The President’s Medicare Budget Proposals: It’s like Groundhog Day

by Erika Miller, Senior Vice President & Counsel

Sometimes in Washington we get déjà vu.   Such was the case with the President’s FY15 budget request with respect to Medicare. Overall, it aims to use savings and revenues to reduce the deficit and replace the sequestration of Medicare.  Specifically, the President proposes to reduce Medicare spending by more than $402 billion between 2015 and 2024; this accounts for 25 percent of the spending reductions in the budget.

However, the likelihood of seeing these cuts become a reality is slim since Congress needs to weigh in on these changes many of which they have ignored in previous years.  Some highlights from the President’s proposal include:

  • The President re-states his commitment to working with Congress to reform the physician payment system and replacing the flawed sustainable growth rate (SGR) formula.  The budget also repeats the White House’s support for the implementation of alternative payment models, like accountable care organizations (ACOs).  Both of these proposals were included in the FY14 budget and are included in the currently stalled SGR Repeal and Medicare Payment Modernization Act. 
     
  • Like in past budget proposals, the President again proposes to reduce payments for Indirect Medical Education (IME) to align with patient care costs.  However, the budget did include the “Targeted Support for Graduate Medical Education (GME),”  a new competitive, value-based graduate medical education grant program to be funded through the Medicare Hospital Insurance Trust Fund.
     
  • Again the President included a provision without specifics to strengthen the Independent Payment Advisory Board (IPAB), which was authorized in the Affordable Care Act.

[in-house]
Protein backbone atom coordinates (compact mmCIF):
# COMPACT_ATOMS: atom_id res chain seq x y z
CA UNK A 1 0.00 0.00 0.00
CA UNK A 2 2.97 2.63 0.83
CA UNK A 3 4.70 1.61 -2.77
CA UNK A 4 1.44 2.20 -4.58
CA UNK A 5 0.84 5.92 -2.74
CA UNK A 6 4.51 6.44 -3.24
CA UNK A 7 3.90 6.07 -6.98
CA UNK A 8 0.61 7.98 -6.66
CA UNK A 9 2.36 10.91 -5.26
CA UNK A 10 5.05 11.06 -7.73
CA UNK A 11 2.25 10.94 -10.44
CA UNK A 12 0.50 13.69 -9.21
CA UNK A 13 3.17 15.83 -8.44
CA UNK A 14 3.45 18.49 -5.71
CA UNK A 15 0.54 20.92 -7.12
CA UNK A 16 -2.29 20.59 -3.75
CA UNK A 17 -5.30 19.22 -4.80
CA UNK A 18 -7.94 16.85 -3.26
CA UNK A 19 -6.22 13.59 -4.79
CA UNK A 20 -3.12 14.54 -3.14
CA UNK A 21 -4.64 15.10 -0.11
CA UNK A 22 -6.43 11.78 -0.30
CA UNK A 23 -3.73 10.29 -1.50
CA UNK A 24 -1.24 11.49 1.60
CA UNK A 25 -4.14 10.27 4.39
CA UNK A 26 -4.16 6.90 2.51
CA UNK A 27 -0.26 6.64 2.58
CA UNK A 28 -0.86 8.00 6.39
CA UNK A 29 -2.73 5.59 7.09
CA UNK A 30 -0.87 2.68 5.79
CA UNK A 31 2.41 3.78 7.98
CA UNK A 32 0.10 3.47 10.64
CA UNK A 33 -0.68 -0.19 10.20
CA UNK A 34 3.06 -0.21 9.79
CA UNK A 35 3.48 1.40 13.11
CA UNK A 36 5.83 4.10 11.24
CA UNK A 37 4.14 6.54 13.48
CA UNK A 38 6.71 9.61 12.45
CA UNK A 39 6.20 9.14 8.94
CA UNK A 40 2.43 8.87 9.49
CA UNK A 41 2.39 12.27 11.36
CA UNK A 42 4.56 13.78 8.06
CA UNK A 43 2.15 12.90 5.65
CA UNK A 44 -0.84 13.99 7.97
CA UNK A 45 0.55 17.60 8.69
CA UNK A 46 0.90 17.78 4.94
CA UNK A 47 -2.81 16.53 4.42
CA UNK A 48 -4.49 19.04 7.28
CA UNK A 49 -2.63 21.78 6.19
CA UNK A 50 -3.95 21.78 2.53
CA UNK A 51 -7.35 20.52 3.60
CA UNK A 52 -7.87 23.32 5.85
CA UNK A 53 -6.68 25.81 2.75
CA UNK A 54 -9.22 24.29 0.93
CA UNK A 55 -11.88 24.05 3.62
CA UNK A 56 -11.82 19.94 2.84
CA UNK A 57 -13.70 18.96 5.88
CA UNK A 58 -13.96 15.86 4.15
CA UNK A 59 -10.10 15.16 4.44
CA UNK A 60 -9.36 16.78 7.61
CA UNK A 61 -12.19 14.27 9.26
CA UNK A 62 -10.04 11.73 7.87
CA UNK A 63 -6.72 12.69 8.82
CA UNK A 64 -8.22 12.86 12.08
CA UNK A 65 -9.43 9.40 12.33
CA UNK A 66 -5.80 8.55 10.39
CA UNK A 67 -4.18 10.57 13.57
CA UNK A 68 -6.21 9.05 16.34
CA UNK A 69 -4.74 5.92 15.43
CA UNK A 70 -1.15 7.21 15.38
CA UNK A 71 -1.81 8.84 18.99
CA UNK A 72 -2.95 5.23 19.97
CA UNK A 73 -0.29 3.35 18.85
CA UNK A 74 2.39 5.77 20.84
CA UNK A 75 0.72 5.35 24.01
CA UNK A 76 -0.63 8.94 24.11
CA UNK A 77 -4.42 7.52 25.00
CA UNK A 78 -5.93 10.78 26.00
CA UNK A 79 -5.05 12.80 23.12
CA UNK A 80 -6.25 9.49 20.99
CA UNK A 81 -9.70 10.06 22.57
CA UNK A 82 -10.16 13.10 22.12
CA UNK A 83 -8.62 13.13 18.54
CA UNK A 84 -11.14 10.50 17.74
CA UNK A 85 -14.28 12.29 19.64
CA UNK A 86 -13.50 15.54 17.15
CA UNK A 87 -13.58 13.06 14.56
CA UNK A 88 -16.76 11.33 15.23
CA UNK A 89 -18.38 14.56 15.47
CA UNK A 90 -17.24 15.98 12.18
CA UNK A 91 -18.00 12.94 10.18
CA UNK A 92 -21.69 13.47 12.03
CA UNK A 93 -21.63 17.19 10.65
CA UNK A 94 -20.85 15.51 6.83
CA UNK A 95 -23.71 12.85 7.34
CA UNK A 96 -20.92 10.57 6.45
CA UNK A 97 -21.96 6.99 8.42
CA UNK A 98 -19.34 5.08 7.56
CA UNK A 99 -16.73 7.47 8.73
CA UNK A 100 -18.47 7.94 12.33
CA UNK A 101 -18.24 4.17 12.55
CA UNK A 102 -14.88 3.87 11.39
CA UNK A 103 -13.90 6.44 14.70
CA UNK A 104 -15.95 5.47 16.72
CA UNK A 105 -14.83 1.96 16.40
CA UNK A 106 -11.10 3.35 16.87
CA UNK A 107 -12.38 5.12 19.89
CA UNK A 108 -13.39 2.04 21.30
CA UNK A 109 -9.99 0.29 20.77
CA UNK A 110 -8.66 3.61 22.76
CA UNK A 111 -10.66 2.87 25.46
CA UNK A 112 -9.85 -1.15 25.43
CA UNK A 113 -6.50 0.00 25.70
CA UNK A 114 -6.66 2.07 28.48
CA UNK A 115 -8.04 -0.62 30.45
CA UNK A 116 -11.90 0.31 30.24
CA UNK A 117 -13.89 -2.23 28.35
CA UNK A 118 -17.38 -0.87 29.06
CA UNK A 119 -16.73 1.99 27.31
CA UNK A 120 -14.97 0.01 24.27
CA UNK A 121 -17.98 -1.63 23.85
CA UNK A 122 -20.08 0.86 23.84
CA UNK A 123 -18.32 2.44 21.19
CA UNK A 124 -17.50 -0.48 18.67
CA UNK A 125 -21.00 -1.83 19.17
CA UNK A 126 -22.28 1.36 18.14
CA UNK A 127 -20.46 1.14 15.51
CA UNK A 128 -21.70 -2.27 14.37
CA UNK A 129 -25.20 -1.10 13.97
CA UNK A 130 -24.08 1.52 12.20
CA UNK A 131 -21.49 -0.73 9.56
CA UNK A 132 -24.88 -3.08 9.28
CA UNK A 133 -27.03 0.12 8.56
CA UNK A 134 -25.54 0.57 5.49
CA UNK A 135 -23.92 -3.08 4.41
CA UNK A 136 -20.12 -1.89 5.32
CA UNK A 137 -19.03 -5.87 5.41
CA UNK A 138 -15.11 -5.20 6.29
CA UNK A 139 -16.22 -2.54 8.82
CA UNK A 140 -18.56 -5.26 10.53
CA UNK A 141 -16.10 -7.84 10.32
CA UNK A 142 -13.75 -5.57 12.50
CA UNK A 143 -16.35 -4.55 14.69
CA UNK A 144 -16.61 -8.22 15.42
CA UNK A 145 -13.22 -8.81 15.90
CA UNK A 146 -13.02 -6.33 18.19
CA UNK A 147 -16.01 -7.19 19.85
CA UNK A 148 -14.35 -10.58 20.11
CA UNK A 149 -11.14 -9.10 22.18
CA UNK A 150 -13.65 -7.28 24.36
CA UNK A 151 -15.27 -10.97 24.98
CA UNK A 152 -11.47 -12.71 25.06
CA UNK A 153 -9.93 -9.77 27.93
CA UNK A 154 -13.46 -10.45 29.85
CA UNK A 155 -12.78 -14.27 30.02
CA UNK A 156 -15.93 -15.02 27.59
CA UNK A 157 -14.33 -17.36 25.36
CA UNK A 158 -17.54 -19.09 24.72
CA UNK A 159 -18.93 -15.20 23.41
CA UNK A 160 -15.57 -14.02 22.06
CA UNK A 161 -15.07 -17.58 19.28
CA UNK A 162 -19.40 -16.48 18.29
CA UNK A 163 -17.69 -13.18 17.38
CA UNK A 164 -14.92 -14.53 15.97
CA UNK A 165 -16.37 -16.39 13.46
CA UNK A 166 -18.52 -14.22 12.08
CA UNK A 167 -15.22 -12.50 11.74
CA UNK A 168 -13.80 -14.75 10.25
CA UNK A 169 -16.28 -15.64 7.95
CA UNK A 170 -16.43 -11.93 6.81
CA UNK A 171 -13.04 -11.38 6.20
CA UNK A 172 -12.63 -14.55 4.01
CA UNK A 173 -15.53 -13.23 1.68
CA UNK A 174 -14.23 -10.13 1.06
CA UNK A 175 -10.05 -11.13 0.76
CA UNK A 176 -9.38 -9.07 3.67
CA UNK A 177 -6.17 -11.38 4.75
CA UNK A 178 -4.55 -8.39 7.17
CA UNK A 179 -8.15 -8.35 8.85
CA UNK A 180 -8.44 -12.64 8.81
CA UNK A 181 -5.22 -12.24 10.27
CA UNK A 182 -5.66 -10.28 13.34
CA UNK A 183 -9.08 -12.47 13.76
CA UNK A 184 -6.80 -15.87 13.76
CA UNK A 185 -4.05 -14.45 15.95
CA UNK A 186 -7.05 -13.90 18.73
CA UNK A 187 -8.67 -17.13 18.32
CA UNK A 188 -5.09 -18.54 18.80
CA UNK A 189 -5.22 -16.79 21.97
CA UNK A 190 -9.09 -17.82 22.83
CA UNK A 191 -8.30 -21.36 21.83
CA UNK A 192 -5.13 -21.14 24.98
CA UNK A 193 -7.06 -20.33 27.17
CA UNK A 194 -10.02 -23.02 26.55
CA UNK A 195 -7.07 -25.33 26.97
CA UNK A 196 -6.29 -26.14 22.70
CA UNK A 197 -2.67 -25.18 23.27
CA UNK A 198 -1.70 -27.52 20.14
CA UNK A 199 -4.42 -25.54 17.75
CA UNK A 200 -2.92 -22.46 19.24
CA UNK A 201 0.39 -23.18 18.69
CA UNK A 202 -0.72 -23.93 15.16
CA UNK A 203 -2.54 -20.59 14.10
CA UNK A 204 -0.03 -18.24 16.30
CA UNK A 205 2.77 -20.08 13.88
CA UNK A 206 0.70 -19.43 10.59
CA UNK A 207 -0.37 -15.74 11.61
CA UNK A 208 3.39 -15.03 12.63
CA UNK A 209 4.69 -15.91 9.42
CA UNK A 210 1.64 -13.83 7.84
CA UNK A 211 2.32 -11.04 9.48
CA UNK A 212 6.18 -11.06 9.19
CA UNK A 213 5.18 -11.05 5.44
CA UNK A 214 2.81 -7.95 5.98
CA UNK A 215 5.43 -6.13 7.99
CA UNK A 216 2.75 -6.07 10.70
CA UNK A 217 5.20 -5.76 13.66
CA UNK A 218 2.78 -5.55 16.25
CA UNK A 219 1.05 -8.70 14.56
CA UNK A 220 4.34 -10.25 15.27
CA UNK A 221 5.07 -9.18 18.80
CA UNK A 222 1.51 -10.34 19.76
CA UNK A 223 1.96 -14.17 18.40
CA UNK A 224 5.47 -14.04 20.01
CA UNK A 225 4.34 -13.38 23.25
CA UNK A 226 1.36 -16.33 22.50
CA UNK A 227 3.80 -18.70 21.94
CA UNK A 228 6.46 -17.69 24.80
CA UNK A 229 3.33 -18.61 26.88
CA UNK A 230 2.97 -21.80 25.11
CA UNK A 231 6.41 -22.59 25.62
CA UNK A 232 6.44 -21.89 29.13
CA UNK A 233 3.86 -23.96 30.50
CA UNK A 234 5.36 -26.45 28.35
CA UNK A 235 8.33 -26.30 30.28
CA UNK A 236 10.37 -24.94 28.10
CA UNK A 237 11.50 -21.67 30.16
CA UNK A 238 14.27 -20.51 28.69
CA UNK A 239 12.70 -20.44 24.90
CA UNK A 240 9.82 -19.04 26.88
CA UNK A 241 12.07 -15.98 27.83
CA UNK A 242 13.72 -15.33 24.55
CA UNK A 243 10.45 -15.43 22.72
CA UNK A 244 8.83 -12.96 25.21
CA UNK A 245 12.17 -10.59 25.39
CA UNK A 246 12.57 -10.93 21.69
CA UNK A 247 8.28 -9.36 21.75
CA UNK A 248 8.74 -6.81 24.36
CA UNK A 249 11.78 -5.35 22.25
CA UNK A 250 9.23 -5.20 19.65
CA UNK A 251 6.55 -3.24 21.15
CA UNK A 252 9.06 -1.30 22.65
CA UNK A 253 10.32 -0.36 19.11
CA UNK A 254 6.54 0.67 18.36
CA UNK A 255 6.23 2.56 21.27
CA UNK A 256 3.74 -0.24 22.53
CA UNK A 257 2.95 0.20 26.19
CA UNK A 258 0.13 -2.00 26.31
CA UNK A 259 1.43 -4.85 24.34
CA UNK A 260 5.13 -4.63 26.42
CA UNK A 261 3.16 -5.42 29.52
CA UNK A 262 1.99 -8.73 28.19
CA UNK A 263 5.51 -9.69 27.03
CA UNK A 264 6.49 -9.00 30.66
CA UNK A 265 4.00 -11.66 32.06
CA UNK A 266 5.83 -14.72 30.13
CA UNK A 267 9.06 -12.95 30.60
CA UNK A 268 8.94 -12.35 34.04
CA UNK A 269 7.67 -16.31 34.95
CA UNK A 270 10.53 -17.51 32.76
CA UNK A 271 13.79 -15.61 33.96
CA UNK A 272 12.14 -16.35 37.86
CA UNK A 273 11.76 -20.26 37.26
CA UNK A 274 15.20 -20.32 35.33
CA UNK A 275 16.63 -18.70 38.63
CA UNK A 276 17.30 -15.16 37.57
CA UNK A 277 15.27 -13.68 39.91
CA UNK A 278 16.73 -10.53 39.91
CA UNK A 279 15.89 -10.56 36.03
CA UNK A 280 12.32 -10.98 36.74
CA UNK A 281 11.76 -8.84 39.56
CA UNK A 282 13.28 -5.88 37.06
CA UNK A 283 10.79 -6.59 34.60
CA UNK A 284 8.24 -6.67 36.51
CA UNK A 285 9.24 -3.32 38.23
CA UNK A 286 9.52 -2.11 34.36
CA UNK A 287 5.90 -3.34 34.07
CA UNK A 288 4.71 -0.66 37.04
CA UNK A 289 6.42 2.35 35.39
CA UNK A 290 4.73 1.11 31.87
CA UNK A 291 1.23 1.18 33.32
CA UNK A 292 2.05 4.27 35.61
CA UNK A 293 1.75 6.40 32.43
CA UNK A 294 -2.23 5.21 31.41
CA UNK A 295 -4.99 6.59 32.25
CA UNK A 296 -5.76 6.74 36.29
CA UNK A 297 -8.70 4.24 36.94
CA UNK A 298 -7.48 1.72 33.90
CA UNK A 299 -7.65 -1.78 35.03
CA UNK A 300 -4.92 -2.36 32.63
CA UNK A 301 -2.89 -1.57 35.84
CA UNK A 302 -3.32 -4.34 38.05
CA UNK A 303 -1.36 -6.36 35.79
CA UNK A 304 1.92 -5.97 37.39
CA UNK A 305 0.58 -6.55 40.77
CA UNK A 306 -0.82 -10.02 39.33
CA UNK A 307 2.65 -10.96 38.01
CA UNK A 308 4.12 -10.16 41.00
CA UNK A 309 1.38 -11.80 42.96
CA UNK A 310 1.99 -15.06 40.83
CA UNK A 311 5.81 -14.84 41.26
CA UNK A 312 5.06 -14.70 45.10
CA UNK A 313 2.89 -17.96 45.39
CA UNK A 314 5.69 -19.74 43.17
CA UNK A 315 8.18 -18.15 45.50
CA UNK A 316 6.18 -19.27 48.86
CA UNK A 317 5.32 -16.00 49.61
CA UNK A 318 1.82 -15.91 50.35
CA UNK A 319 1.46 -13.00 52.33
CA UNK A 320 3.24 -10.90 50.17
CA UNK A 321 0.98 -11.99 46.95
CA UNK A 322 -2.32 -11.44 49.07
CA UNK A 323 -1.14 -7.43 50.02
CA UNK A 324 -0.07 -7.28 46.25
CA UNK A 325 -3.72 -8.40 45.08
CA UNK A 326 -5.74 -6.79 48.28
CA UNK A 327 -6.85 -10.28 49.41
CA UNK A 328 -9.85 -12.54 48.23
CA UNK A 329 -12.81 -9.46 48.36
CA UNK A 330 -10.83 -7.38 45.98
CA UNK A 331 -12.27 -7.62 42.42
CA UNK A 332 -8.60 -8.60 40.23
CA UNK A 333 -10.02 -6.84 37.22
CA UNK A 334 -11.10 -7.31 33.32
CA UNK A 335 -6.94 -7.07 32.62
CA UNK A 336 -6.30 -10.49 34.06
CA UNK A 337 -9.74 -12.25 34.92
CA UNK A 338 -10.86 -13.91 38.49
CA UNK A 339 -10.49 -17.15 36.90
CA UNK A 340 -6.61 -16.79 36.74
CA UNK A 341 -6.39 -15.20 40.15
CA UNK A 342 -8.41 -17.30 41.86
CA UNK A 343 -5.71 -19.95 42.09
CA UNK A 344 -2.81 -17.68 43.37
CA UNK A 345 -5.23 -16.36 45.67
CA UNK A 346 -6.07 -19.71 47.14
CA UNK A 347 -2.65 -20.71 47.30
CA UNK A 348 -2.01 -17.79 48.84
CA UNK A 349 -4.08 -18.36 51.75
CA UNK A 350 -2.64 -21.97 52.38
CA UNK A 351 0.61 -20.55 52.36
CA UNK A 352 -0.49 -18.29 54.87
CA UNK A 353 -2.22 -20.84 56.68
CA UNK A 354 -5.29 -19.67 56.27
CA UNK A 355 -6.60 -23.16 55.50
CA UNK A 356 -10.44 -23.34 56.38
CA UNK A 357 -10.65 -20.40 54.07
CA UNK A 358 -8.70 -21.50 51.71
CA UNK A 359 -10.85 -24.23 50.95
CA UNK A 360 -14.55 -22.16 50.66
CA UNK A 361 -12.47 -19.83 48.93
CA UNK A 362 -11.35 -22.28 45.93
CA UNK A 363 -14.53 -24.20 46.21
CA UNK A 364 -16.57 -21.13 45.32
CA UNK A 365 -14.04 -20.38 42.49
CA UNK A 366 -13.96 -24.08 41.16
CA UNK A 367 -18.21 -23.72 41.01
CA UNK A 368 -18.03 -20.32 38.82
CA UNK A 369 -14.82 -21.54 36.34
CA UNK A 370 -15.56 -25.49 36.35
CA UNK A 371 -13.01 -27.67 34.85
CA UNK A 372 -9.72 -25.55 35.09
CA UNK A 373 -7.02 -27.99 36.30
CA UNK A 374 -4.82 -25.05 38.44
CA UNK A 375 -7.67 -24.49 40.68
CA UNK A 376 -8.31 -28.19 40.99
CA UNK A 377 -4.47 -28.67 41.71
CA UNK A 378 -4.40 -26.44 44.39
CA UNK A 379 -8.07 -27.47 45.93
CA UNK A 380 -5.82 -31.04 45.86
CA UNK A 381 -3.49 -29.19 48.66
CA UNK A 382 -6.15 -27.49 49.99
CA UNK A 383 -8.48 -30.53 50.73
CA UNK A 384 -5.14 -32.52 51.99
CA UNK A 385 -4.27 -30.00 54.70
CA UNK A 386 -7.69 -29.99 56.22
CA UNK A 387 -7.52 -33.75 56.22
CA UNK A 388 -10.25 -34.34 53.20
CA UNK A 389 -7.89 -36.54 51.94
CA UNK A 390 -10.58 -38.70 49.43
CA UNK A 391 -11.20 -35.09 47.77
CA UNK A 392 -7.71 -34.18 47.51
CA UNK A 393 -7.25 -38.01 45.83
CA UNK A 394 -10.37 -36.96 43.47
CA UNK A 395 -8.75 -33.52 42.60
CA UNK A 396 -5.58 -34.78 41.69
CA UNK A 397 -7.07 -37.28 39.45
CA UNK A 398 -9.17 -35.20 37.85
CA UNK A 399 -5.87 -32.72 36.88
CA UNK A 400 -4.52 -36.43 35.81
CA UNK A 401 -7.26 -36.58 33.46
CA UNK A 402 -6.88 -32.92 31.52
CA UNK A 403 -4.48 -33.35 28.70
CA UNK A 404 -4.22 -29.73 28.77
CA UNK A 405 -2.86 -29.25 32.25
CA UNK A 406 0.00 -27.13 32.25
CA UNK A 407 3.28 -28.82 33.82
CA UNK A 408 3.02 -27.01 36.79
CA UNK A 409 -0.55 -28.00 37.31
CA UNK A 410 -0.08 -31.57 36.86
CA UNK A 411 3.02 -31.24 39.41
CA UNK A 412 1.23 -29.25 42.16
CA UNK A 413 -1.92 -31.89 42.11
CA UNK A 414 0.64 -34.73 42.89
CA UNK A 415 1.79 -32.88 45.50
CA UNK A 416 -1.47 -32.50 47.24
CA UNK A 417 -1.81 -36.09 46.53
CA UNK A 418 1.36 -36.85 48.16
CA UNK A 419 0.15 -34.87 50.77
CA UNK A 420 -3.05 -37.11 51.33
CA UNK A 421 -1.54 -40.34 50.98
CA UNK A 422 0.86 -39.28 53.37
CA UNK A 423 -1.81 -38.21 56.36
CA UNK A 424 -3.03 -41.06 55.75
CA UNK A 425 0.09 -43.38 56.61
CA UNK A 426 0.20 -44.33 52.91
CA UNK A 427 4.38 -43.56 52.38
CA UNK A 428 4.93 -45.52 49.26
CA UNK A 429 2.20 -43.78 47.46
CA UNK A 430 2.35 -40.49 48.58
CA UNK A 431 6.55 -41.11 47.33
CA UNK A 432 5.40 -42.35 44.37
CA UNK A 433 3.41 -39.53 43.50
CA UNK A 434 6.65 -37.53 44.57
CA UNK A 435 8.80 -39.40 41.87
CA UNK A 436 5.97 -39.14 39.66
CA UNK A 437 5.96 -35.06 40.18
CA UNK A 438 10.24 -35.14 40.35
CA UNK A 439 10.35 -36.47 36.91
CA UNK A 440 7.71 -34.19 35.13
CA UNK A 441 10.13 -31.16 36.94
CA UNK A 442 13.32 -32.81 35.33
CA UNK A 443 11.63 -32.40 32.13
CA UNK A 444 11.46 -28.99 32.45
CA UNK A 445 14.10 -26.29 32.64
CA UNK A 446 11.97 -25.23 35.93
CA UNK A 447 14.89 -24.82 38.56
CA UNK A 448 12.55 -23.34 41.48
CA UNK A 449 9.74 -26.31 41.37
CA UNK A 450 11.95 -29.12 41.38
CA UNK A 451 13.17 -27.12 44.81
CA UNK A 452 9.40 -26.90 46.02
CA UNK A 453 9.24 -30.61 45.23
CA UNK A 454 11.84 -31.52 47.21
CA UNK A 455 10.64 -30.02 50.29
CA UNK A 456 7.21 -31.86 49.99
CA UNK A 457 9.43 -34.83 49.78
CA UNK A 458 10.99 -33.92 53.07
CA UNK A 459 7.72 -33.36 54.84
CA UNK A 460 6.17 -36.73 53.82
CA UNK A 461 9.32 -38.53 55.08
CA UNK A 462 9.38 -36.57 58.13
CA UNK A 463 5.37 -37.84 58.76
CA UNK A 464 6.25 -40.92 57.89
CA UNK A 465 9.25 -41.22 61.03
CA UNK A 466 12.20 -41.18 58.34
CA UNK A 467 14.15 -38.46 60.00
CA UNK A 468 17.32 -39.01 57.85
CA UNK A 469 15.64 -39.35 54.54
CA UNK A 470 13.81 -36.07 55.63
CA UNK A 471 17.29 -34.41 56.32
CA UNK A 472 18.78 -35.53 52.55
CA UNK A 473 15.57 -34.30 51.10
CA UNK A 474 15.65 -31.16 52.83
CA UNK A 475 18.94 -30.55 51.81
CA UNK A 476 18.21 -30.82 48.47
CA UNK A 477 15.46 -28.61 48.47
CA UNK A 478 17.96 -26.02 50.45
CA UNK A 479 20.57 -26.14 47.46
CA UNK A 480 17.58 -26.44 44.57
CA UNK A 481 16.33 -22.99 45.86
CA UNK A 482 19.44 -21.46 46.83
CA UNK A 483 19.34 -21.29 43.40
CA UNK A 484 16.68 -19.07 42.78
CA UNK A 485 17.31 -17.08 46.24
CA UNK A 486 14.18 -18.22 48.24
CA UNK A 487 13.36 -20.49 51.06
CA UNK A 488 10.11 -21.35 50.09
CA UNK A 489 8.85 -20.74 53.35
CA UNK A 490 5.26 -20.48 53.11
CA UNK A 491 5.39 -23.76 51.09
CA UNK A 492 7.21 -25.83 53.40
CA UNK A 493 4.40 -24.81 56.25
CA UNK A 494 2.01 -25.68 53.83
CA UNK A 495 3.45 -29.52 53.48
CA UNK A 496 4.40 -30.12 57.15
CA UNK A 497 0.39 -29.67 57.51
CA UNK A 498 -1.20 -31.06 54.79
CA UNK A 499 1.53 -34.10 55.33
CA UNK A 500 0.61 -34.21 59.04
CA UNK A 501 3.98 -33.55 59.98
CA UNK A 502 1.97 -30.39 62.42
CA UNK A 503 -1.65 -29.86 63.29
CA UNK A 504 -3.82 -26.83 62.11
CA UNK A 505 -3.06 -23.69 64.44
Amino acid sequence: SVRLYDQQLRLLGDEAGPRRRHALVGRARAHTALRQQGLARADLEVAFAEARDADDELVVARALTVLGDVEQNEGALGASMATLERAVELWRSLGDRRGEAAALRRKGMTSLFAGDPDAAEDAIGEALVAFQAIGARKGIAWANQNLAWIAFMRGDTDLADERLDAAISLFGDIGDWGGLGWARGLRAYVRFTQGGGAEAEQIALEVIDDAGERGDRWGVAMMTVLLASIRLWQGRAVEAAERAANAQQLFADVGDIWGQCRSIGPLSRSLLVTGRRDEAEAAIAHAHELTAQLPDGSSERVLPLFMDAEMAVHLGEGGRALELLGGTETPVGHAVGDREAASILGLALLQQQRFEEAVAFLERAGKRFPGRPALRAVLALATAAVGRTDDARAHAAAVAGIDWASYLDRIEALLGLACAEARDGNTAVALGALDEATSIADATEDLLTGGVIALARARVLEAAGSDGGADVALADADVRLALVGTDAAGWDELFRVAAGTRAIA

• More beneficiaries would be subject to income-related premiums under Medicare Parts B and D.  This is a modification of a proposal included in the President’s FY14 budget, but details were not provided.  New beneficiaries would be required to pay a modified Part B deductible.  While details were not provided, this may be similar to the FY14 proposal to raise the Part B deductible for new beneficiaries by $25.
     
  • The President addressed prescription drugs in a variety of proposals, including modifying the reimbursement for Part B drugs and shortening the length of exclusivity for biologics from 12 to 7 years.  The proposal also included provisions regarding Part D drug rebates and discounts.  The FY14 budget also included similar proposals in all of these areas.

While the President introduced a host of proposals that could impact Medicare, the flavor was similar to those of past budgets.Like in previous years, the President’s proposals will encounter similar obstacles, a divided Congress unlikely to take on controversial reforms as the November elections approach.

Lisa Ellington

Big Thinkery, LLC, 1011 Kenilworth Court Northwest, Concord, NC, 28027